Slow down. Speed is a contributing factor in nearly all fatal snowmobiling accidents, especially at night. Drivers should proceed at a pace that will allow enough reaction time for any situation. Drive at moderate speeds, and stay alert.
Carry an emergency/first-aid kit, flashlight, knife, compass, map, waterproof matchesflares, replacement spark plugs, spare drive belt, and a tool kit.
Whenever possible avoid riding on lakes and rivers. If you must ride on ice stay on trails and away from ice with rapidly moving water beneath it. Moving water and snow accumulations affect the thickness of the ice.
Dress appropriately. Always wear a DOT approved helmet with goggles or a face shield to prevent injuries from snapping branches and debris. Wear layers of warm clothing and make sure you have no loose ends that might catch in the machine.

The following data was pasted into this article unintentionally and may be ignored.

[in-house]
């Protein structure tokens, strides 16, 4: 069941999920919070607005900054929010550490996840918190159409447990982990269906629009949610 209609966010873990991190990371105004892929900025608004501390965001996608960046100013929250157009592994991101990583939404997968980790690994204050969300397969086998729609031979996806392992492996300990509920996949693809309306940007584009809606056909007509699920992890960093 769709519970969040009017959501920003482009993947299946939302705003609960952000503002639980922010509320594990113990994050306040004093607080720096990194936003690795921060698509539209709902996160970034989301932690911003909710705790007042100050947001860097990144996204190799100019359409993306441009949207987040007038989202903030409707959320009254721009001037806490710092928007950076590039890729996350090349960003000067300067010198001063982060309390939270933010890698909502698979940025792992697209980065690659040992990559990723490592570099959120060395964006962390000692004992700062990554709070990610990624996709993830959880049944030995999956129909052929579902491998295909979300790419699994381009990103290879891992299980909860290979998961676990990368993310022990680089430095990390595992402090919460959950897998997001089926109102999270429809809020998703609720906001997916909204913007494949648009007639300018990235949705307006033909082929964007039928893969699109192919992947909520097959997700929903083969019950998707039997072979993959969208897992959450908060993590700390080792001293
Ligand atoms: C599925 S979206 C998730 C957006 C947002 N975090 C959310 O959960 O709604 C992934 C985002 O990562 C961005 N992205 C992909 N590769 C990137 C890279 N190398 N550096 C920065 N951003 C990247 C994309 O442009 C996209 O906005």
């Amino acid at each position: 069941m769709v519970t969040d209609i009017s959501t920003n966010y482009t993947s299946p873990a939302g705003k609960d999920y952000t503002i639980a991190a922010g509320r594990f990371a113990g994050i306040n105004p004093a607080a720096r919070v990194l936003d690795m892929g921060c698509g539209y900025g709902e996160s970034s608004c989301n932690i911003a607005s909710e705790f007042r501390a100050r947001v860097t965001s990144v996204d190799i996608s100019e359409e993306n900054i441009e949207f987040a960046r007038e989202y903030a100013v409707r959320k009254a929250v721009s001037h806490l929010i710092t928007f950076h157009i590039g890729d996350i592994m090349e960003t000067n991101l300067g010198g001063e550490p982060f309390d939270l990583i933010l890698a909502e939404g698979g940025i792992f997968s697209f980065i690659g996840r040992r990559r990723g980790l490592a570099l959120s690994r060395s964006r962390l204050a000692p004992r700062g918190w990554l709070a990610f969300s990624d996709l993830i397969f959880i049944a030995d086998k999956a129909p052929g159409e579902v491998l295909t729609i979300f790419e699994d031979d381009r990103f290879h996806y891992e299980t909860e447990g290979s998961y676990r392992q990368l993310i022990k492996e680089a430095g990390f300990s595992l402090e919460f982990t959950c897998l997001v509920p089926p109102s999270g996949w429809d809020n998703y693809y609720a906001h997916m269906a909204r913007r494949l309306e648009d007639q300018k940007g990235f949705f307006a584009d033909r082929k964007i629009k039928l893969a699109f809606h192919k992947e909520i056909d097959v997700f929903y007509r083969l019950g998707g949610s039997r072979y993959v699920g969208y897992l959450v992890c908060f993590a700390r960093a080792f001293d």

Stay on marked trails or, where allowed, on the right shoulder of the road. Be alert for things that may be concealed by snow, such as wire fences or tree stumps.
Always ride with a friend. In the case of a accident or break down it's good to have another party available to either give you a ride or to send for help if needed. Most accidents result in injury and you don't want to be alone and injured. If you must travel alone tell someone your route and estimated return time.
Don't forget your phone. While they may not work in all areas it may work at the top of the next hill and could mean the difference between life and death.
Don't ride in bad weather. Plan your trip and check the trail conditions before you leave.
Always perform a pre-ride snowmobile inspection.